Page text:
Saturday, November 15, 2008

My name is Glenn and I am a librophiliac

I have a confession to make.  I love books.  I mean, I really love them.  One glance at my office can tell you that, as three of the four walls have bookshelves on them.  And not just any books, mind you.  Good ones (at least I think so).  I have culled my herd at least three times in the past decade and I am still running out of bookshelf space. I have books everywhere; on the stand beside my bed, you will find Shirer's Rise and Fall of the Third Reich.  As I stumble to the washroom each morning, I grab it and read a page on two.  The same goes on every night before I go to sleep.  I simply cannot go to sleep if I don't read first.  I do wonder what people would think of me, however, if they were to learn that lately I have started and ended each day reading about Adolf Hitler. But such is the life of the librophiliac. I cannot always control what grabs my interest at a particular time. Downstairs on the couch, you will find the equally massive tome, Christopher JH Wright's The Mission of God. I haven't read much of it in the past couple of weeks though. It's a good book, but my mood hasn't been right for such reading. Besides, that is one of my downfalls; I like to start books - I don't always finish them.  I feel guilty about that, but I probably shouldn't.  Why waste time on something that can't keep my attention?  But I am one of those guys who likes to finish what they start and so my life (and desk) is stacked up with half read books.  On my desk at work, I have 2-3 others stacked up beckoning out to me.  I hear their cries but resist.  How many can I read at a time?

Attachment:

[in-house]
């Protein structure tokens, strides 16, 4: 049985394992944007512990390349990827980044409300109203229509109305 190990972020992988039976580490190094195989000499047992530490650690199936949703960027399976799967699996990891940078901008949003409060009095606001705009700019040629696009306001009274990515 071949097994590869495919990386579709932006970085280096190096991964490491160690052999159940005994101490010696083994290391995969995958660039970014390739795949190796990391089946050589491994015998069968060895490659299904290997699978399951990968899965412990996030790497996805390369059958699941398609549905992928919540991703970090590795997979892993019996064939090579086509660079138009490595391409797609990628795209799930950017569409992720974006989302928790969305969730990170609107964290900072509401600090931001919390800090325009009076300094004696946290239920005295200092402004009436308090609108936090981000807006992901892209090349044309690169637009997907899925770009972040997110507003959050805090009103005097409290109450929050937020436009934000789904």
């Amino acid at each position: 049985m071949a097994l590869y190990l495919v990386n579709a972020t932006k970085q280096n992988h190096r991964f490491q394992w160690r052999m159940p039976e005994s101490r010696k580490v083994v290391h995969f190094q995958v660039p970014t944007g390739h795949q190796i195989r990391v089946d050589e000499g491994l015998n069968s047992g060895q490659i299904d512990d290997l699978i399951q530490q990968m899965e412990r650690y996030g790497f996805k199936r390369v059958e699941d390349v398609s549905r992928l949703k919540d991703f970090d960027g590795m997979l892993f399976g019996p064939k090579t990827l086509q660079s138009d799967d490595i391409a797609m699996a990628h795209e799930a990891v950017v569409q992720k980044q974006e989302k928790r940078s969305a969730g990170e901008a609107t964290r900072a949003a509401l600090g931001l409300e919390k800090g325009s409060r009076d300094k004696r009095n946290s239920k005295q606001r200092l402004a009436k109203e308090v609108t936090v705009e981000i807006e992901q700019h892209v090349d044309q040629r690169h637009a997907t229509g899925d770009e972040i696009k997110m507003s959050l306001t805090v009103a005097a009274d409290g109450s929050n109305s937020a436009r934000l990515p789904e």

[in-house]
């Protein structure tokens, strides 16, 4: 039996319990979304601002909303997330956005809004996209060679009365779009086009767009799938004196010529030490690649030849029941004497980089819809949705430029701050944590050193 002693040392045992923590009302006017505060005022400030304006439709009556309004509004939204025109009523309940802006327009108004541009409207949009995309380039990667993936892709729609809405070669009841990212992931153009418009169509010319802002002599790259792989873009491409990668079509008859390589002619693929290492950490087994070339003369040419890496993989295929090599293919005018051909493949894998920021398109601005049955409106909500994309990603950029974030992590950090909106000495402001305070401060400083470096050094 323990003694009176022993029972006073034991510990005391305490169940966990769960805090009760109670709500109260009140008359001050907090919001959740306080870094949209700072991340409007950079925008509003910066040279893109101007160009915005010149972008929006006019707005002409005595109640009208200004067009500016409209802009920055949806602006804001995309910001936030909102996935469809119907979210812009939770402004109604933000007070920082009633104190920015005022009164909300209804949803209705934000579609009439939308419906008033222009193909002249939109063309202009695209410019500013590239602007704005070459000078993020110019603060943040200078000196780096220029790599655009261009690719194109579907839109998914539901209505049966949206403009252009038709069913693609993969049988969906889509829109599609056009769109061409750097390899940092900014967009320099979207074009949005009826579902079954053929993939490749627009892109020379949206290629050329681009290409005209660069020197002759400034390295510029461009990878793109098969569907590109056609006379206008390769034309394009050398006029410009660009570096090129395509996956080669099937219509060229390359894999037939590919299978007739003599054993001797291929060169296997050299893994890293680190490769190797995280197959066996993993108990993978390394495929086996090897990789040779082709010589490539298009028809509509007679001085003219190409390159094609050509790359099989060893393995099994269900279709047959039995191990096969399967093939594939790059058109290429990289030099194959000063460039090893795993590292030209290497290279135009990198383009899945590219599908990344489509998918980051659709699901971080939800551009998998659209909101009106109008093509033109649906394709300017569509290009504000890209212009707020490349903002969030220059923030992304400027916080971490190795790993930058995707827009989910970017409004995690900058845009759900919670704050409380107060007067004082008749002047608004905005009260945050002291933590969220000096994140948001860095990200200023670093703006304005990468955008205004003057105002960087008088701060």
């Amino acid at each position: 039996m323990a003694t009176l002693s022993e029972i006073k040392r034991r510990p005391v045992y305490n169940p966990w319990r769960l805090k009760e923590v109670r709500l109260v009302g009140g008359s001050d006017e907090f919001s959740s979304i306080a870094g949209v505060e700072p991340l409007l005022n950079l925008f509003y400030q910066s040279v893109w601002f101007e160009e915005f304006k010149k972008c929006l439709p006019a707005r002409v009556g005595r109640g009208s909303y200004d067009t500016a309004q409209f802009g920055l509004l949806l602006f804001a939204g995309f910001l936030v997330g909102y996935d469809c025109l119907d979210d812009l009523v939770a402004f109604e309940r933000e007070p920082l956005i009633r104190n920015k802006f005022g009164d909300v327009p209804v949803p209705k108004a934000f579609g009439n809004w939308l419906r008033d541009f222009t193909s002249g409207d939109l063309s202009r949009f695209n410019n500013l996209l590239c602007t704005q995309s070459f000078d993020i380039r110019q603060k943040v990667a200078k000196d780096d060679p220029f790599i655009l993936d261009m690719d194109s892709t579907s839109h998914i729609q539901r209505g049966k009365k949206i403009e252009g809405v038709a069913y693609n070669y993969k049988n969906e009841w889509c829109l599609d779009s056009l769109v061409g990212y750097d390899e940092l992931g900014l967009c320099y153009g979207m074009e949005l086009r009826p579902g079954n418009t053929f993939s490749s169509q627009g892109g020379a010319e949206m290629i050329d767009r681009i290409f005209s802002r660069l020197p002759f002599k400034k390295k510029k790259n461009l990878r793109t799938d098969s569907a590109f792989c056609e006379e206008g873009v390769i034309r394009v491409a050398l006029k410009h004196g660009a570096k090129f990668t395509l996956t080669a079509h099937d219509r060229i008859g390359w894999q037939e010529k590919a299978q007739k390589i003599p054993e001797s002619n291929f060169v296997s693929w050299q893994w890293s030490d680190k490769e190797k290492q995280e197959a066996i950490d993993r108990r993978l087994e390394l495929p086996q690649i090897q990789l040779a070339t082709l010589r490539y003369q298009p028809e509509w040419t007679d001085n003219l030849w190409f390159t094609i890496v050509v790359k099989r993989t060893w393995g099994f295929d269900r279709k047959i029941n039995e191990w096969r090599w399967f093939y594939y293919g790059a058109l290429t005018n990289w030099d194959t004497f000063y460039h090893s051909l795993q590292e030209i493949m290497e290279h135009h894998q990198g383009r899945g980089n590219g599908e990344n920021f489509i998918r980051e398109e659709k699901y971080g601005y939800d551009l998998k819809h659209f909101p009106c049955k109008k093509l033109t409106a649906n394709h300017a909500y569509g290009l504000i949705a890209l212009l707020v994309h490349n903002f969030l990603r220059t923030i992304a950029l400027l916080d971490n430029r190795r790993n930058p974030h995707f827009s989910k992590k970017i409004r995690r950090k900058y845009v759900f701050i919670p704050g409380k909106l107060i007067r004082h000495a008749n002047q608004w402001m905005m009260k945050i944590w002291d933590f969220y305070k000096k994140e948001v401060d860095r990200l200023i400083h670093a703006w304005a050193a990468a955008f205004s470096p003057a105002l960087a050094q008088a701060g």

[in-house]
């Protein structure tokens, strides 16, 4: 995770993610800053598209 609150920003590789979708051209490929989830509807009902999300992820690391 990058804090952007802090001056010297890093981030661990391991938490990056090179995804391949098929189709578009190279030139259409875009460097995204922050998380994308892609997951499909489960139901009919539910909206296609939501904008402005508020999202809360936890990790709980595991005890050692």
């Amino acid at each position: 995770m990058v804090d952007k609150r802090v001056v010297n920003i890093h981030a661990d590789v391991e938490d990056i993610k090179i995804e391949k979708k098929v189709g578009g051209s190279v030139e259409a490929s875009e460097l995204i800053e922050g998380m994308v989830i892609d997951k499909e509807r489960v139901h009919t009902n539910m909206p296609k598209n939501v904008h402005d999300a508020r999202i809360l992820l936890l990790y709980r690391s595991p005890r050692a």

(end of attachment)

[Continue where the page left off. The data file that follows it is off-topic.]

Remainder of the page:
Calvin Miller, in his 1985 article “Confessions of a Librophiliac” in Christianity Today (January 18, 1985, page 32) said, quite correctly, "Readers, on the other hand, have at least 7.5 books going all the time. Actually, the number of books a reader takes on is usually directly related to the number of bathrooms he has in his home and office. I am working on a survey that will show that, over a lifetime, readers are in bathrooms seven years and three months longer than nonreaders."

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